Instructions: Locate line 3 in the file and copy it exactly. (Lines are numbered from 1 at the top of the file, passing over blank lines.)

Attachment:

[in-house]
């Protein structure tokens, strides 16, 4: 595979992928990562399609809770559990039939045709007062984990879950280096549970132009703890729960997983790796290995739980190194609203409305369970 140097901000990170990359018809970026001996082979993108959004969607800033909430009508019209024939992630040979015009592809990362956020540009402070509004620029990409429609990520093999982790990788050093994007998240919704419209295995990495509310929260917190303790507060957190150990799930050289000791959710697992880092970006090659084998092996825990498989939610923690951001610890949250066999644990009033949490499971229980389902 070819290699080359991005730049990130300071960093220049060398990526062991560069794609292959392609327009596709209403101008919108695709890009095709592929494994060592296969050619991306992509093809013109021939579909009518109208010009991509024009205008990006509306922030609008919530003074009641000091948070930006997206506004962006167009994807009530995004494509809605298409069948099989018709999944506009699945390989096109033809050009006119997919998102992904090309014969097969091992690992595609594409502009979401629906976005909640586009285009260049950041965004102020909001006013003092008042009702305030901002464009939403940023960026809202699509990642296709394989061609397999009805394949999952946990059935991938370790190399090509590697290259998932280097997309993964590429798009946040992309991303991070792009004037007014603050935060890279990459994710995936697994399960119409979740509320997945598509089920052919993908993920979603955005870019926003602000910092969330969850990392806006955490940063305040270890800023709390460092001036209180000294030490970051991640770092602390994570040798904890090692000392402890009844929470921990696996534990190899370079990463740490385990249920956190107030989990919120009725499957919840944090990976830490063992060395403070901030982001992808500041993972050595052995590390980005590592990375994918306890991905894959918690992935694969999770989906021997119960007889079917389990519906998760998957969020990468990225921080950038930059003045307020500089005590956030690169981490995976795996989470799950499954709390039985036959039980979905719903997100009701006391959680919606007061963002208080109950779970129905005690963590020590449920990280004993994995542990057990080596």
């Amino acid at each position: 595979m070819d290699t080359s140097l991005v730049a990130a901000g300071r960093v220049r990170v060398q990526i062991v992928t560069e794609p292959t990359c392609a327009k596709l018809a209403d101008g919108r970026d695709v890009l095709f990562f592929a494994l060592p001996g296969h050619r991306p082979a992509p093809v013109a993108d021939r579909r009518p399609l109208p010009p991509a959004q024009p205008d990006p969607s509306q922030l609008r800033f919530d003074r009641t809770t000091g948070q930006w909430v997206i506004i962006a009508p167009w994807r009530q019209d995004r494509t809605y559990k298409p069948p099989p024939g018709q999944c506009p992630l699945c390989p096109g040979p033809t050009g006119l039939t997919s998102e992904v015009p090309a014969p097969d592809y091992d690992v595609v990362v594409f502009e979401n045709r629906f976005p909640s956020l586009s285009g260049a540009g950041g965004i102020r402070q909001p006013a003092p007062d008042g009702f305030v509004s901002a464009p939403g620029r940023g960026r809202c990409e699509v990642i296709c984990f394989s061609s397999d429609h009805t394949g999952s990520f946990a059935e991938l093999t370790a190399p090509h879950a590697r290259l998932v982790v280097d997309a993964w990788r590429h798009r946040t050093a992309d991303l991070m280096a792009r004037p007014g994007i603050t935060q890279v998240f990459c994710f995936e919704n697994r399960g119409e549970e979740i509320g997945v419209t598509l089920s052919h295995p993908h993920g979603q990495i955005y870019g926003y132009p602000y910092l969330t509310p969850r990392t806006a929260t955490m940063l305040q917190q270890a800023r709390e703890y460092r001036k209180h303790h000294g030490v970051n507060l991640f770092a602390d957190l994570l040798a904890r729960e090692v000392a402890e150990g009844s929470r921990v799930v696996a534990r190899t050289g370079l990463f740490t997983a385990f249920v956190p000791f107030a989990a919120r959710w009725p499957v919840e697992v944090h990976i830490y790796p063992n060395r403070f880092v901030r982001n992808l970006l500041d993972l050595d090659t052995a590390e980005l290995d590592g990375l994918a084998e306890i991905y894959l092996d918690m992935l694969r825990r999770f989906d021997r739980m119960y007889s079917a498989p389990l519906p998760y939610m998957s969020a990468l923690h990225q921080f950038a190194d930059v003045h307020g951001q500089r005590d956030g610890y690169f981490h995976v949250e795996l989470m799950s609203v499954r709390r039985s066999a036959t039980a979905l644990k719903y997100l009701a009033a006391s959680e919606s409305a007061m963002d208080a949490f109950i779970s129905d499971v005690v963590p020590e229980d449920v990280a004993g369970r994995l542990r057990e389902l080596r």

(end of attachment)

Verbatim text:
């Amino acid at each position: 595979m070819d290699t080359s140097l991005v730049a990130a901000g300071r960093v220049r990170v060398q990526i062991v992928t560069e794609p292959t990359c392609a327009k596709l018809a209403d101008g919108r970026d695709v890009l095709f990562f592929a494994l060592p001996g296969h050619r991306p082979a992509p093809v013109a993108d021939r579909r009518p399609l109208p010009p991509a959004q024009p205008d990006p969607s509306q922030l609008r800033f919530d003074r009641t809770t000091g948070q930006w909430v997206i506004i962006a009508p167009w994807r009530q019209d995004r494509t809605y559990k298409p069948p099989p024939g018709q999944c506009p992630l699945c390989p096109g040979p033809t050009g006119l039939t997919s998102e992904v015009p090309a014969p097969d592809y091992d690992v595609v990362v594409f502009e979401n045709r629906f976005p909640s956020l586009s285009g260049a540009g950041g965004i102020r402070q909001p006013a003092p007062d008042g009702f305030v509004s901002a464009p939403g620029r940023g960026r809202c990409e699509v990642i296709c984990f394989s061609s397999d429609h009805t394949g999952s990520f946990a059935e991938l093999t370790a190399p090509h879950a590697r290259l998932v982790v280097d997309a993964w990788r590429h798009r946040t050093a992309d991303l991070m280096a792009r004037p007014g994007i603050t935060q890279v998240f990459c994710f995936e919704n697994r399960g119409e549970e979740i509320g997945v419209t598509l089920s052919h295995p993908h993920g979603q990495i955005y870019g926003y132009p602000y910092l969330t509310p969850r990392t806006a929260t955490m940063l305040q917190q270890a800023r709390e703890y460092r001036k209180h303790h000294g030490v970051n507060l991640f770092a602390d957190l994570l040798a904890r729960e090692v000392a402890e150990g009844s929470r921990v799930v696996a534990r190899t050289g370079l990463f740490t997983a385990f249920v956190p000791f107030a989990a919120r959710w009725p499957v919840e697992v944090h990976i830490y790796p063992n060395r403070f880092v901030r982001n992808l970006l500041d993972l050595d090659t052995a590390e980005l290995d590592g990375l994918a084998e306890i991905y894959l092996d918690m992935l694969r825990r999770f989906d021997r739980m119960y007889s079917a498989p389990l519906p998760y939610m998957s969020a990468l923690h990225q921080f950038a190194d930059v003045h307020g951001q500089r005590d956030g610890y690169f981490h995976v949250e795996l989470m799950s609203v499954r709390r039985s066999a036959t039980a979905l644990k719903y997100l009701a009033a006391s959680e919606s409305a007061m963002d208080a949490f109950i779970s129905d499971v005690v963590p020590e229980d449920v990280a004993g369970r994995l542990r057990e389902l080596r």